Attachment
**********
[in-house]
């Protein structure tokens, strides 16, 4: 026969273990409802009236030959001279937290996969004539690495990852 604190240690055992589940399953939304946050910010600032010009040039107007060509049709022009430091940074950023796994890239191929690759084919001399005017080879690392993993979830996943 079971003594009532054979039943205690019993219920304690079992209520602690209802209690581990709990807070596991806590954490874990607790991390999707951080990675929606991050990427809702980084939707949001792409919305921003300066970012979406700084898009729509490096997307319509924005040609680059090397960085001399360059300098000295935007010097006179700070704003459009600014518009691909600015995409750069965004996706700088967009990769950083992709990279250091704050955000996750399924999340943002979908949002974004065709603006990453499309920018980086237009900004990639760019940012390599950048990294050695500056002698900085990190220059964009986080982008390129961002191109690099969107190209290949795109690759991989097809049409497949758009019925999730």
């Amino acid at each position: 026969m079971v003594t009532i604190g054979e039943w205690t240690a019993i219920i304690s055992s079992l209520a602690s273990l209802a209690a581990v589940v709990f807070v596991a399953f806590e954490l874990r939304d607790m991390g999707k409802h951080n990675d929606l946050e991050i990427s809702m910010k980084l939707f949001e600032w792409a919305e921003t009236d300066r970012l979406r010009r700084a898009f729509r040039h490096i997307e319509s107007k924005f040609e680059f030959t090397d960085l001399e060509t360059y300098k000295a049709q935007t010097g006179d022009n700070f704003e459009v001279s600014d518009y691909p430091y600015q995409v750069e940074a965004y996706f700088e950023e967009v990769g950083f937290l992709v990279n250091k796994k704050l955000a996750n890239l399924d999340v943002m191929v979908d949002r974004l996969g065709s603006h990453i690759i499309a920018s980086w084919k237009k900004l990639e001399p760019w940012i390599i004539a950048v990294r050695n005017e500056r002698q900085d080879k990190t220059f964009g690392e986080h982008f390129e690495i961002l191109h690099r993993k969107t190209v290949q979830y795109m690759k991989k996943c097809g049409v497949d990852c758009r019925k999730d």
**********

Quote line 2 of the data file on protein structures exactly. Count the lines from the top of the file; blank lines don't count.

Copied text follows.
């Protein structure tokens, strides 16, 4: 026969273990409802009236030959001279937290996969004539690495990852 604190240690055992589940399953939304946050910010600032010009040039107007060509049709022009430091940074950023796994890239191929690759084919001399005017080879690392993993979830996943 079971003594009532054979039943205690019993219920304690079992209520602690209802209690581990709990807070596991806590954490874990607790991390999707951080990675929606991050990427809702980084939707949001792409919305921003300066970012979406700084898009729509490096997307319509924005040609680059090397960085001399360059300098000295935007010097006179700070704003459009600014518009691909600015995409750069965004996706700088967009990769950083992709990279250091704050955000996750399924999340943002979908949002974004065709603006990453499309920018980086237009900004990639760019940012390599950048990294050695500056002698900085990190220059964009986080982008390129961002191109690099969107190209290949795109690759991989097809049409497949758009019925999730």